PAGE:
Category — Flamenco Forms – Tangos
When Flamenco Is Not Andalusian – Singer El Lebrijano on Camarón — translated with comments by Brook Zern
In a recent interview, the outstanding flamenco singer El Lebrijano spoke of the key influences on Camarón, and Camarón’s influence on everything since:
“[Much of today's flamenco song] is not gitano-andaluz [Gypsy-Andalusian]. It is gitano-extremeño [Gypsy-Extremaduran]. That’s something I’ve never said before and we should reflect on this. All of the flamenquito [flamenco lite, little flamenco, easy-listening flamenco] comes from the singers la Marelu and Ramón el Portugues. Afterwards, Camarón made it greater [lo engrandeció] with his sweet voice. Today everybody sings in the manner of tangos, as picked up from the Portuguese Gypsies who live near the border with Spain.”
Translator’s note: Okay, let’s reflect on this. Lebrijano is a veteran Gypsy singer, from Lebrija deep in the province of Seville. He was always an outstanding master of traditional flamenco. But he was also one of the first noted singers to do fusion — an album with the Arab-Andalusi Orchestra, and concept albums like Tierra, about Spain’s discovery of America, and others.
The sentiment he expresses isn’t new. I remember the influential early albums by La Marelu and Ramón el Portugues. Both those artists are not from the region of Andalusia, but from the region of Extremadura, where Spain meets Portugal. (Lebrijano calls them “Portuguese Gypsies” but I don’t think they are actually from Portugal. I remember an interview in which Ramón el Portugués complained that this unwanted professional name had cost him dearly, because people thought he wasn’t even Spanish and probably couldn’t sing flamenco.)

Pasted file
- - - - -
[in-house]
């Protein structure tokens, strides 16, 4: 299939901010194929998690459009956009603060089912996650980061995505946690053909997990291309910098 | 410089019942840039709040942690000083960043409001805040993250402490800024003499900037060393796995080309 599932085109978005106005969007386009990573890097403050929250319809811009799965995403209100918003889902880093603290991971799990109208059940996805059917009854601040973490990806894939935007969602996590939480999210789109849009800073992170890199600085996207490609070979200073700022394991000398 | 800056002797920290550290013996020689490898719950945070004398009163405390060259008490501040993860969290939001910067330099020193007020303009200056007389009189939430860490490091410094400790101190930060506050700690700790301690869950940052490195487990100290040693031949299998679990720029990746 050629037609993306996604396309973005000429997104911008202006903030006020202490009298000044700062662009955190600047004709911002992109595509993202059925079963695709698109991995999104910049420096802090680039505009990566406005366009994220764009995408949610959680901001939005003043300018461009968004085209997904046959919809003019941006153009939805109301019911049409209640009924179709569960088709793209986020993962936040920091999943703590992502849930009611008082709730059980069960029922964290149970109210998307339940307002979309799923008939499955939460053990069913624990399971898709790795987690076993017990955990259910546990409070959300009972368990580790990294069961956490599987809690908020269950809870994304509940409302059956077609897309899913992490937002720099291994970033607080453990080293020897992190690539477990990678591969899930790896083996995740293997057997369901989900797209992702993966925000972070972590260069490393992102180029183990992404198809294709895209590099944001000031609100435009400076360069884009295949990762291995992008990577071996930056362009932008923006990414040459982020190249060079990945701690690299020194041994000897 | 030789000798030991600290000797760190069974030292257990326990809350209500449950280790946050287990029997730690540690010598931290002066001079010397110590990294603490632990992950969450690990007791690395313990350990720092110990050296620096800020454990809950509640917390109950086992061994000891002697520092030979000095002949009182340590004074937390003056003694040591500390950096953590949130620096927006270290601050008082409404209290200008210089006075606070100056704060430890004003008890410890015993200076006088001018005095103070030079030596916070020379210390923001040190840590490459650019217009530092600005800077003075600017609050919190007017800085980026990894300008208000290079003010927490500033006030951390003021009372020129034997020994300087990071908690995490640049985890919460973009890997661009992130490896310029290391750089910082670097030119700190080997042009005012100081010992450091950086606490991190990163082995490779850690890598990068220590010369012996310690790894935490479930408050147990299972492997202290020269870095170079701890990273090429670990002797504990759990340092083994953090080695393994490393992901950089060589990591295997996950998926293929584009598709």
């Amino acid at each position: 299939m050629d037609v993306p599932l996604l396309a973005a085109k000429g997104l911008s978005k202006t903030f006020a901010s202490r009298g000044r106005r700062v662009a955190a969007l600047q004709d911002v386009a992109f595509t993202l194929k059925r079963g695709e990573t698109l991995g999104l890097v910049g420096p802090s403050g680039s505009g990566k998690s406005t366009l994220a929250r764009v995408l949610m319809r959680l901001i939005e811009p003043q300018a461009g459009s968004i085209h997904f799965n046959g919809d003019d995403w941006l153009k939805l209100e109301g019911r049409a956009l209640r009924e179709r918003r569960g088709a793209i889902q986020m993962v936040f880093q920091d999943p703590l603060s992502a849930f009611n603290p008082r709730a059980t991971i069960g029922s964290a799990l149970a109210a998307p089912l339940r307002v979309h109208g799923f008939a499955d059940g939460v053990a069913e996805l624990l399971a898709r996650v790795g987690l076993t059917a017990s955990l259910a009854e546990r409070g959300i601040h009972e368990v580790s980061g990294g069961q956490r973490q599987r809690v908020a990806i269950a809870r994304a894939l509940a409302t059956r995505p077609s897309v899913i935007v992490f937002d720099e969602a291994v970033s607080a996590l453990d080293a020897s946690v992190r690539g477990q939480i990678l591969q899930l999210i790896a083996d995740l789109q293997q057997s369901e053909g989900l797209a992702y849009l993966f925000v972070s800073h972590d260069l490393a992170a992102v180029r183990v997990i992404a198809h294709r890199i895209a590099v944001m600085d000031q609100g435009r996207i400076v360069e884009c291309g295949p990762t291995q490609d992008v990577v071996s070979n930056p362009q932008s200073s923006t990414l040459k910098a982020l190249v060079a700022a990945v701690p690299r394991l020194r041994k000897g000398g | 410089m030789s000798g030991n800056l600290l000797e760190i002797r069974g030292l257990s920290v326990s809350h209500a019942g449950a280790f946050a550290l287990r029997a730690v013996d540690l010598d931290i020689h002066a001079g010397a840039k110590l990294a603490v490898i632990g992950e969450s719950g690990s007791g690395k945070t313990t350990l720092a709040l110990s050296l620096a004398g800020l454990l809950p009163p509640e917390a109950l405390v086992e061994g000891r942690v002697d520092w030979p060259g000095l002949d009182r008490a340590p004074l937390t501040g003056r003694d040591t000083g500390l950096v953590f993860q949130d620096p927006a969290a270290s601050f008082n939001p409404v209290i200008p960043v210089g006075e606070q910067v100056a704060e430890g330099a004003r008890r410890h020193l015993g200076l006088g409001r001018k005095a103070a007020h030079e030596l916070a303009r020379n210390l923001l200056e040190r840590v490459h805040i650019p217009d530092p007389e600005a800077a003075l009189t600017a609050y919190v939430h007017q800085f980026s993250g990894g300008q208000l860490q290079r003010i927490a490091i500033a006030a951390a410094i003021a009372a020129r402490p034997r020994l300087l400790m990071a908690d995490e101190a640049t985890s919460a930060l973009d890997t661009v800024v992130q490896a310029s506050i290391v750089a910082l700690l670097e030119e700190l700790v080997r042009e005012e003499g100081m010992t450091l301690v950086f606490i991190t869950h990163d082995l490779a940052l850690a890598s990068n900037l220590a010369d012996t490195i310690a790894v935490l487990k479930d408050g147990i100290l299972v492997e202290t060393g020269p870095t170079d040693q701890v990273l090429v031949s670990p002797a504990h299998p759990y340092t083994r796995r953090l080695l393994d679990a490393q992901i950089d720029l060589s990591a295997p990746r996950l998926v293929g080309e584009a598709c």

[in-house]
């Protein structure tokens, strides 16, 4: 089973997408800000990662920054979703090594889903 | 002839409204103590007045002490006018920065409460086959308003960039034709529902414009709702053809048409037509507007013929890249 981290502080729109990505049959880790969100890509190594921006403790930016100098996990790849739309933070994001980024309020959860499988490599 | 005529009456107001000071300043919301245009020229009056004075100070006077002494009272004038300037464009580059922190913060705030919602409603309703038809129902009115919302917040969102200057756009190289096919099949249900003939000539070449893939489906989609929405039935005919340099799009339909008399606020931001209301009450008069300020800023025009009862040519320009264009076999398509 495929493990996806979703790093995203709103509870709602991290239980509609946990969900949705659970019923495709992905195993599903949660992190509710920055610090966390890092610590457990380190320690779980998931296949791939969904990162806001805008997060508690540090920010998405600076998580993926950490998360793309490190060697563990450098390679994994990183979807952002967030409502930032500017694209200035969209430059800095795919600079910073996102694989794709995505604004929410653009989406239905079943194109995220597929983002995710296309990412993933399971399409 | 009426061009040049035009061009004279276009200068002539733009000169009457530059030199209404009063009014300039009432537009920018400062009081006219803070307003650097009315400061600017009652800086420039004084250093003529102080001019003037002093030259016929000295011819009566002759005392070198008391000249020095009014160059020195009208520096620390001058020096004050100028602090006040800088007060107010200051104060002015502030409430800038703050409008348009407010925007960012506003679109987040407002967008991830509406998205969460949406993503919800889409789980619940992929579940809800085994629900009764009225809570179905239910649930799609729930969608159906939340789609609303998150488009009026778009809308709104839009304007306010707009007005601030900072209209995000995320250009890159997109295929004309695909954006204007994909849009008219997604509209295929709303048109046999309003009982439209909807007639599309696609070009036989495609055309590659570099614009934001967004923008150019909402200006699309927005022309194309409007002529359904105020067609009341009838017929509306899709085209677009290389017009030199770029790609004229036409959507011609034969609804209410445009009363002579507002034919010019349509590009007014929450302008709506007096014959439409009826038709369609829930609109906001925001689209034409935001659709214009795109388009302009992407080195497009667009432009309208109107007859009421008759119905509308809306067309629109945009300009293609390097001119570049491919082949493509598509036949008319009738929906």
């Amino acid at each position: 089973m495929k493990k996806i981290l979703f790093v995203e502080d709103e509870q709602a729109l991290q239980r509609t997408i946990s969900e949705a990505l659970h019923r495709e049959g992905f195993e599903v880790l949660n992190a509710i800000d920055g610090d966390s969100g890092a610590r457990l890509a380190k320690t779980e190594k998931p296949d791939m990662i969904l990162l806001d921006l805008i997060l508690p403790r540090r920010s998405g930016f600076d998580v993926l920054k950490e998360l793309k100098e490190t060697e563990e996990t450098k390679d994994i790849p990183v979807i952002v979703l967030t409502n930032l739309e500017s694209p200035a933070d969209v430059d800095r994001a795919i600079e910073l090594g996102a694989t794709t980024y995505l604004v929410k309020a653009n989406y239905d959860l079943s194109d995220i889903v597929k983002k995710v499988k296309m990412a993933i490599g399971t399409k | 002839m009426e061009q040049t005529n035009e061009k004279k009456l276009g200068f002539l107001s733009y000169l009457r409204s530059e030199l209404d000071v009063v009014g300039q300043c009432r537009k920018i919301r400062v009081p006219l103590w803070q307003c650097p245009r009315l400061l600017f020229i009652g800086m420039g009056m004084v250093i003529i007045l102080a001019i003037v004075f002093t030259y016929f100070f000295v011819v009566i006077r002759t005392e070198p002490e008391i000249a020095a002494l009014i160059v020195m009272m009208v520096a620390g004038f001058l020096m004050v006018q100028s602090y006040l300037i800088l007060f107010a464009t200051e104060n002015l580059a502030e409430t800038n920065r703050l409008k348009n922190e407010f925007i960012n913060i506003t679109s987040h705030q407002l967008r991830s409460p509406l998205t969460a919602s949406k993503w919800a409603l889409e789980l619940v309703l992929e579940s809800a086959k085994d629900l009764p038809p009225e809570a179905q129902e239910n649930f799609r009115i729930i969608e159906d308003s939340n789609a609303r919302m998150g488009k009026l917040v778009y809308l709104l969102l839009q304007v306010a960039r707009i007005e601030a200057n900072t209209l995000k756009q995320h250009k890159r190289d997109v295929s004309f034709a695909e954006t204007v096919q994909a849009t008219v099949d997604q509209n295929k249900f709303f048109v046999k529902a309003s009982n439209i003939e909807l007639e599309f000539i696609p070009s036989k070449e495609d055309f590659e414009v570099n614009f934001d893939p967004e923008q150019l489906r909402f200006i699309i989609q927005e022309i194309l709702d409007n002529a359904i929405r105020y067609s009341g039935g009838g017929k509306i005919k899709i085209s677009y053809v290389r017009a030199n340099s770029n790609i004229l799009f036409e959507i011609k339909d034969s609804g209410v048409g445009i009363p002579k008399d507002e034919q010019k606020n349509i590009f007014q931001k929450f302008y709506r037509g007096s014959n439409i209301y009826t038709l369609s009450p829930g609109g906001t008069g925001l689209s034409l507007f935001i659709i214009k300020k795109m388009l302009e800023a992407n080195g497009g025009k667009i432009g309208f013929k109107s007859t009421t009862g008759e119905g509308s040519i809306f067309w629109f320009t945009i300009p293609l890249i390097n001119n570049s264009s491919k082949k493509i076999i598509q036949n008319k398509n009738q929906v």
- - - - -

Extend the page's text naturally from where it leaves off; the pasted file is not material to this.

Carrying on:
A lot of people really liked those artists and others like El Indio Gitano from Extremadura. Among those admirers was the young Camarón de la Isla, from the Andalusian seaport town of San Fernando. And as El Lebrijano says, Camarón aggrandized this distinctive way of singing. When I first asked what it was that made Camarón so different, and why it was so easy for so many people to enjoy his unusual way of vocalizing, the usual answer was that he borrowed key aspects of his art from Extremaduran singers.
(Ramón el Portugués has said that Camarón was obviously interested in his way of singing, but “was clearly a genius who always improved what I did.”)
The tangos, Camarón’s specialty along with the bulerías, make the connection very obvious and are often called the tangos extremeños. The other key form is the jaleos extremeños, related to bulerías. One of the first singers I ever heard on records in the fifties was the very famous Porrina de Badajoz, an exceptional Gypsy artist from that Extremaduran city. (On at least one American LP, he was accompanied quite well by the immensely famous Carlos Montoya.)
Today, the influence of Camarón is everywhere. It’s interesting, as Lebrijano says, to think that this influence is not Andalusian, but from the very different region of Extremadura. Of course, it’s clear that Lebrijano thinks it’s an unwelcome influence — one that led to the lightening-up of flamenco, giving it new popularity at the expense of the darkness or depth that was so important in the area of Seville.
(Note that another important component of flamenco, the many forms of cante minero from the mining districts including tarantas, mineras, cartageneras and others, are also non-Andalusian, from the eastern area toward the Mediterranean.)
Of course, Lebrijano’s basic term “gitano-andaluz” to describe flamenco music in general can also be controversial. It was used often by the great Gypsy singer Antonio Mairena to give equal weight to the Gypsy and the Andalusian aspects of the art.
Here’s the original text — I don’t have the original source:
“Lo que se está haciendo hoy no es gitano-andaluz. Es gitano-extremeño. Es algo que no he dicho nunca y debemos reflexionar sobre ello. Todo el flamenquito viene de la Marelu y de Ramón El Portugués. Eso después lo engrandeció Camarón con su dulce voz. Hoy se canta solamente por tangos, cogidos de los gitanos portugueses cercanos a la frontera”.
March 26, 2014 No Comments